Kansas coach Bill Self reinvented himself offensively this past season — and it worked.
After previously winning championships with a three-out, two-in system, Self adjusted based on his personnel to “small ball” — a four-guard look with one-and-done freshman Josh Jackson playing the all-important 4 position.
It was a wise move. KU’s schedule-adjusted offensive efficiency improved from 10th to fifth, and the Jayhawks later were recognized by Sports Illustrated’s Luke Winn as having the most efficient offense in the NCAA Tournament at 1.33 points per possession.
This all leads to a natural question: Will KU have the personnel to go with “small ball” again this year?
The answer, most likely, is no, as KU coach Bill Self explained when The Star’s Gary Bedore asked him late last month if he was committed to a four-guard lineup next year.
“Not at all,” Self said. “I’m committed to playing our best players and really our personnel, at least to me, will be quite a bit different next year because you won’t have a 6-8 guard that can play inside. Our next biggest guy will probably be Marcus Garrett or Lagerald Vick.”
This conversation took place before KU signed Jack Whitman, but that’s unlikely to alter Self’s premise; Whitman has attempted no threes in his college career, so he should be considered a traditional big man.
One can see the dilemma. Jackson’s versatility made the four-guard lineup work. He was sometimes playing undersized in the post at 6-foot-8 and 207 pounds, but he was able to still succeed thanks to his speed and athleticism.
It’s hard to see a fit like that with KU’s 2017-18 roster.
The best option is Vick, who was forced to play small-ball 4 in limited time last season because of foul trouble. Like Jackson, he has the quickness to challenge shots in the post, but his size (6-5, 175 pounds) makes him less of an ideal fit there.
Svi Mykhailiuk (6-8, 205) is bigger, but he struggled to guard in limited post-up situations last year without the recovery skills of a Jackson or Vick. There’s also no guarantee that he returns to KU for his senior season following his decision to declare for the NBA Draft last month.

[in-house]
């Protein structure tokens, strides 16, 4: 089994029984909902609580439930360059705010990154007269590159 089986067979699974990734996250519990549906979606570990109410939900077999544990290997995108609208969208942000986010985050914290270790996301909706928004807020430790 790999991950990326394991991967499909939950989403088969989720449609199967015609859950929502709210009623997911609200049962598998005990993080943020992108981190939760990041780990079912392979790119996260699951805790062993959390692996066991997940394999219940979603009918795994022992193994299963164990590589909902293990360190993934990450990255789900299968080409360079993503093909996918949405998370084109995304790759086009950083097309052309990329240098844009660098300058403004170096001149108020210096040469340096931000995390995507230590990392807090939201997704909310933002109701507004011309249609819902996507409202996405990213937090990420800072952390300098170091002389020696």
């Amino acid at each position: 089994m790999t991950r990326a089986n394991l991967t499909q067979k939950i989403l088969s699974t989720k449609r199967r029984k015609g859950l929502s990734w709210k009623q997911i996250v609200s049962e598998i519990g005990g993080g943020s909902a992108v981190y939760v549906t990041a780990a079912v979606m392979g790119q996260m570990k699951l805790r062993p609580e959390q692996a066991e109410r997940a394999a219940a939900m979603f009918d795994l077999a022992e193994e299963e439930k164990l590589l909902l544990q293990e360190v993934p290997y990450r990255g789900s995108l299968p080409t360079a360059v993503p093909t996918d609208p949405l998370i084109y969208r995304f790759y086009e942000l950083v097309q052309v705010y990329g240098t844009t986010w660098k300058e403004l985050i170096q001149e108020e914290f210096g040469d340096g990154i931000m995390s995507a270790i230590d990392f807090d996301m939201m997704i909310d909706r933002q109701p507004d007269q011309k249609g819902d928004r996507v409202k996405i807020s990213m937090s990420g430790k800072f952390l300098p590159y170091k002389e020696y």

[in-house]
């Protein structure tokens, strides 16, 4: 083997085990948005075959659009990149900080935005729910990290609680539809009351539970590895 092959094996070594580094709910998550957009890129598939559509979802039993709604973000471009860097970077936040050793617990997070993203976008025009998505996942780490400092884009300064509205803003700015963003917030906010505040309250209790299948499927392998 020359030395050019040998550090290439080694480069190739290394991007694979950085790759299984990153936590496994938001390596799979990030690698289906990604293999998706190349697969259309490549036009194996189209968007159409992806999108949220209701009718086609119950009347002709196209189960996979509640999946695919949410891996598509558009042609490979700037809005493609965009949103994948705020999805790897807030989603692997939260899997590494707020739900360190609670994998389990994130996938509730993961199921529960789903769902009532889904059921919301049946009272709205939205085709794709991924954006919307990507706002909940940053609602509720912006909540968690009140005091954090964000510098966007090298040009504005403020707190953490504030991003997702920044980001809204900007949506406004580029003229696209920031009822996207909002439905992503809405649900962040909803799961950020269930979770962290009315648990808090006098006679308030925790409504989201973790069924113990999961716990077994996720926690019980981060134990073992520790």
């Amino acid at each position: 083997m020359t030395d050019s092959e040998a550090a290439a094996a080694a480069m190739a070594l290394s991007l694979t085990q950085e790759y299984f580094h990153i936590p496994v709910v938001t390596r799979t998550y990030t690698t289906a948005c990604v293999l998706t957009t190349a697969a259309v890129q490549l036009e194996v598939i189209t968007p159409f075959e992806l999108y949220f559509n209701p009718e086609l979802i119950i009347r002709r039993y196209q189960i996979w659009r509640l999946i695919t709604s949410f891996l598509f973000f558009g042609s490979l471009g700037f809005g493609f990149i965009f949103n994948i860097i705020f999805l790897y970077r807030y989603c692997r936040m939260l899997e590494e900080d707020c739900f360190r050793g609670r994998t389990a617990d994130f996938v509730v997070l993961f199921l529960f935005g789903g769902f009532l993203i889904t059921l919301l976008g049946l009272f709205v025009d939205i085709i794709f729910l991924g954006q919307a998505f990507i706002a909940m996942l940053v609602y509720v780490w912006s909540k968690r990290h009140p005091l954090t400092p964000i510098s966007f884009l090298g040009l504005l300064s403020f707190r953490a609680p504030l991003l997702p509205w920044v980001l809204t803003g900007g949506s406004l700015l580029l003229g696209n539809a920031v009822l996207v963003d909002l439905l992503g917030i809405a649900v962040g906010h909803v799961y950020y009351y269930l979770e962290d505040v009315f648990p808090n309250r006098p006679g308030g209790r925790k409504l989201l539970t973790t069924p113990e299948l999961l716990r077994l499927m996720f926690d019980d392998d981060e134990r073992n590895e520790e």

This becomes even more awkward for KU considering it appears to have a glut of wing-type players that aren’t perfect fits at the 4. Mykhailiuk, if he returns, should at least average the 27 minutes he had a year ago, while Vick probably shouldn’t expect to see a decrease in his 24 minutes per contest. Self said earlier this offseason that he’d be surprised if Malik Newman was not an all-Big 12-type player, so a low expectation might be 30 minutes per game. There’s also the athletic Sam Cunliffe, a transfer from Arizona State who is eligible second semester, and Garrett — Rivals.com’s 38th-ranked recruit — that seem to be best suited to play the 2 or 3 positions.
It’s an interesting spot for Self. Part of the reason to go to the four-guard look last year was to get additional time for the emerging Mykhailiuk and Vick, yet with a similar circumstance this season, he doesn’t appear (yet) to have someone who can play bigger than his natural position.
So, for now, the four-guard look is likely to be a secondary option for KU even after it was successful in 2016-17.
“I liked it,” Self said of the new offense. “I liked our team. Any time you’ve got Josh Jackson on your team, you’d like it no matter where you played him.”
Self was smart to play him where he did. Jackson is hard to replace, though, which means even after a great “small ball” year, this KU team is likely to pivot back to earlier offensive ways.
The most important goal for Self, as he proved last season, will be figuring out how to mold his offensive system to his personnel — and not the other way around.